9 Responses to “Call Center FAQ Changes – AGAIN”

  1. 1 Yavor
    April 5, 2013 at 9:15 AM

    Hey PCI Guru,

    We’re a cloud-based contact center looking to become PCI Compliant. I have the following quick questions for you:
    1. Do we need to fill SAQ D as a service provider, or SAQ C-VT as a virtual center?
    2. If we are currently not working with a client who requires PCI Compliancy, but are looking to attract such clients, do we need to comply with the Level 2 requirements that they insist on in advance?



    • April 5, 2013 at 10:32 AM

      You are a service provider, so you either do a full assessment and create a Report On Compliance (ROC) or fill out SAQ D. The other SAQs are only for merchants.

      Service providers such as yourself would have trouble determining whether in fact you have crossed the line from Level 2 to a Level 1 service provider unless you have access to know how many transactions your customer(s) process. Regardless of level, as a service provider wishing to provide services to customers that require PCI compliance, you should have been through the PCI assessment process before signing on a client and you should be PCI compliant. Any customers should be asking you for a copy of your Attestation Of Compliance (AOC) as part of their due diligence and vendor management processes.

      It’s not that companies cannot use a service provider that is not PCI compliant, it’s just a whole lot easier on them and you.

  2. April 12, 2010 at 8:03 AM

    (Disclaimer: I work for Veritape. We provide PCI compliant call recording systems to contact centres.)

    As an update to the above discussion, you may be interested to know that we have just launched Veritape CallGuard – a generic ‘bolt-on’ which brings full PCI DSS compliance to *any* existing call recording system. Customers keep their existing telephony, call recorder, CRM systems, payment processes and (critically) payment provider. _Nothing_ changes in a customer’s critical IT and telephony systems, and PCI compliance for call recording is achieved incredibly quickly.

    Veritape CallGuard also dramatically reduces the potential for internal data theft, since customers never tell their card details to a contact centre agent, and the agent never sees the card details on screen.

    For more information, please see our blog post announcing the launch, here: http://www.veritape.com/2010/04/veritape-callguard-brings-pci-dss-compliance-to-any-call-recording-system/


  3. February 26, 2010 at 9:42 AM


    With the recent changes in the PCI’s FAQ on call recording in contact centres, Veritape has written a white paper for companies seeking to understand the ramifications for them.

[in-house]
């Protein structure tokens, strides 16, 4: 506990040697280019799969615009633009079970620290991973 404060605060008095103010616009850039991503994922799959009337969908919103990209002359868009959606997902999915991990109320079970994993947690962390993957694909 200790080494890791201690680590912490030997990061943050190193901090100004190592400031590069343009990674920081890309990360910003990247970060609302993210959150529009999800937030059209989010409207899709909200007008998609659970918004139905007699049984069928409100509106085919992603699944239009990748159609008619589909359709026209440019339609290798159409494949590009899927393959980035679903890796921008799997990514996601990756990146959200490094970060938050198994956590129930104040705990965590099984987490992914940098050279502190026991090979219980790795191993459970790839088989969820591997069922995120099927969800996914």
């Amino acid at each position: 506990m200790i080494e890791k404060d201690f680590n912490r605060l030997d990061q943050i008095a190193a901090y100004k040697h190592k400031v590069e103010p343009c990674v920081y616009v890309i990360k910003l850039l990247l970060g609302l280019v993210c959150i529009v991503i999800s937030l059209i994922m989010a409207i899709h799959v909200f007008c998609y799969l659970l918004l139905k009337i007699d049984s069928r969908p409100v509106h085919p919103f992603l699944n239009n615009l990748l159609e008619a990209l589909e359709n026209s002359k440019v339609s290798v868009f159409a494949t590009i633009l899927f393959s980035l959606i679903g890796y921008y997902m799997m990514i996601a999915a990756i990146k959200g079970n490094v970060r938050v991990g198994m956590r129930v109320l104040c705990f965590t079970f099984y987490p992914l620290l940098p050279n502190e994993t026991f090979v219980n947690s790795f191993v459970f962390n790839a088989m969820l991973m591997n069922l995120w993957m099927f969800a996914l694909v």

The FAQ in question is: ‘Are audio/voice recordings containing cardholder data and/or sensitive authentication data included in the scope of PCI DSS?’

    Having clarified the wording in January, it looked as if the PCI SSC had finally established a clear definition of what constitutes PCI compliance in call recording. However, less than a month later, the wording was revised again, leaving companies who record telephone conversations and handle sensitive payment card data potentially confused.

    If you’re interested in reading a little more, please do so here http://www.veritape.com/2010/02/pci-dss-compliant-call-recording-in-call-centres-latest-changes-to-faq-by-pci-ssc-on-18-feb-2010, where you can also request the white paper titled: ‘PCI SSC update on call recording and call centres’.



  4. 5 GWJ
    February 23, 2010 at 5:41 PM

    None of those are going to be any use against an audio file.

    I’m looking at some voice to text services at the moment to see the viability of extracting card data from audio files. But the SSC believes there are easily available tools to do this. I haven’t found one that works reliably yet.


  5. 6 GWJ
    February 22, 2010 at 9:04 AM

    What tools?

    I have read many posts now about tools that can extract credit card data from a voice recording.

    Please proide links or names of products.


Leave a Reply

Fill in your details below or click an icon to log in:

WordPress.com Logo

You are commenting using your WordPress.com account. Log Out /  Change )

Twitter picture

You are commenting using your Twitter account. Log Out /  Change )

Facebook photo

You are commenting using your Facebook account. Log Out /  Change )

Connecting to %s

Welcome to the PCI Guru blog. The PCI Guru reserves the right to censor comments as they see fit. Sales people beware! This is not a place to push your goods and services.

February 2010

%d bloggers like this: